Fighting against fake news is essential for global media outlets| 2020-09-21 09:16:27|Editor: Wang Xiaoyu
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Fighting against the fake news by providing the public with authentic information is the duty of responsible media outlets, a virtual journalism symposium was told this week.

In congratulatory remarks to the online World Journalists Conference 2020, which was hosted by the Journalists Association of South Korea from Sept 14 to 16, South Korean Prime Minister Chung Sye-kyun said that the world has been besieged by the COVID-19 epidemic, an unprecedented moment in his lifetime, and subsequent economic recession. Meanwhile, the world is also grappling with "fake news" that "spreads like wildfire".

He said that such misinformation poses a serious social problem threatening the health and safety of citizens, and the South Korean government is making the utmost effort in preventive measures to avert an "infodemic". He cited a paper published in a United States journal, which says that misinformation about COVID-19 has led to about 800 deaths and 5,800 hospitalizations.

"That 'fake news' poses such a real threat to human lives should sound an alarm," he said. "I believe this demonstrates how vital trustworthy information is."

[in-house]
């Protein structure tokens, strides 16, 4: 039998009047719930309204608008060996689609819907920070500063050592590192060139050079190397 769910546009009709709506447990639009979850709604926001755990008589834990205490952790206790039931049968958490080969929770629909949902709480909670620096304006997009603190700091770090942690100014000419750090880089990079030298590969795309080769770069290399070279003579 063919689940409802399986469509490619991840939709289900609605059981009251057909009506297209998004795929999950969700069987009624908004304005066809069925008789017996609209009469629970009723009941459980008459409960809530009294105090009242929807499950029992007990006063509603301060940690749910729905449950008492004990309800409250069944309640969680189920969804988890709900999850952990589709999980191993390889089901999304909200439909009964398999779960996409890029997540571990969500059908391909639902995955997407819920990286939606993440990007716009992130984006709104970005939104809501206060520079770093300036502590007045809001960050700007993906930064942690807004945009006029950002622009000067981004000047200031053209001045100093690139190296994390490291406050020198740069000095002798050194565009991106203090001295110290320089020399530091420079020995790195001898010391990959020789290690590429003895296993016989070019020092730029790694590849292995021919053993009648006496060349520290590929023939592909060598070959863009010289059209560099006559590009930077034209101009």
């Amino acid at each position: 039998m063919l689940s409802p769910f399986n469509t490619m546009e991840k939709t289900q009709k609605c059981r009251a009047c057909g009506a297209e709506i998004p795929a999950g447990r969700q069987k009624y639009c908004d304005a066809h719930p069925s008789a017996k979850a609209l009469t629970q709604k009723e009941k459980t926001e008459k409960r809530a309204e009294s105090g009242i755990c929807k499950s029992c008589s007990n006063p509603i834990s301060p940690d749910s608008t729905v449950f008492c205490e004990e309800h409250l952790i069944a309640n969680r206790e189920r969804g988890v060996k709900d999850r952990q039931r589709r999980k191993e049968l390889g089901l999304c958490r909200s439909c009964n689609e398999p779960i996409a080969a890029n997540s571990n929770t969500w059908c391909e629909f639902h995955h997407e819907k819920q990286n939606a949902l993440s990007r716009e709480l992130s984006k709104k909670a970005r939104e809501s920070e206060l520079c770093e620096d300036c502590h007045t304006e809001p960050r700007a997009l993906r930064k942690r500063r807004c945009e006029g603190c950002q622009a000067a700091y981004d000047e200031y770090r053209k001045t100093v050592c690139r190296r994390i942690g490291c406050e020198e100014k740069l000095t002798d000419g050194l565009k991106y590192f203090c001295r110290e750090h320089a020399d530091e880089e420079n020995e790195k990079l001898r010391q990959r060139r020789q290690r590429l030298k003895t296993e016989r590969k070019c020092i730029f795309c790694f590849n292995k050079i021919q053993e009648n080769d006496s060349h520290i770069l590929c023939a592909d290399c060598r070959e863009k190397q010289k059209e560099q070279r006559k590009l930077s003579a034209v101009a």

Mashiul Alam, senior assistant editor of The Daily Prothom Alo in Bangladesh, said previously fake news did not create serious problems to such extent as it has been doing in recent years, due to the very high speed and the vast extent of social communication networks.

"It is essential to fight and defeat fake news, and the ultimate way to do that is to serve the people with authentic information and truth. And that is a duty and professional responsibility of journalism," he said, adding that independent and ethical journalism only can save the people from the flood of rumors, fake news, and conspiracy theories.

Margaret Ojalvo, a Colombian senior journalist, said that since the COVID-19 pandemic began this year, millions of fake articles and posts regarding coronavirus have been detected.

Detecting fake news is not easy. According to Forbes magazine's, about 70 percent of Latin Americans are unable to differentiate fake news from real journalism, she said.

She said that the consequences and scope of fake news impact the political, social, economic, academic fields, among others, as well as many aspects of their development and relationships regionally and globally.

She urged Latin American media outlets to work hard to ensure that readers, TV viewers, radio listeners, and followers always receive true, validated and secure news.(By Chen Yingqun)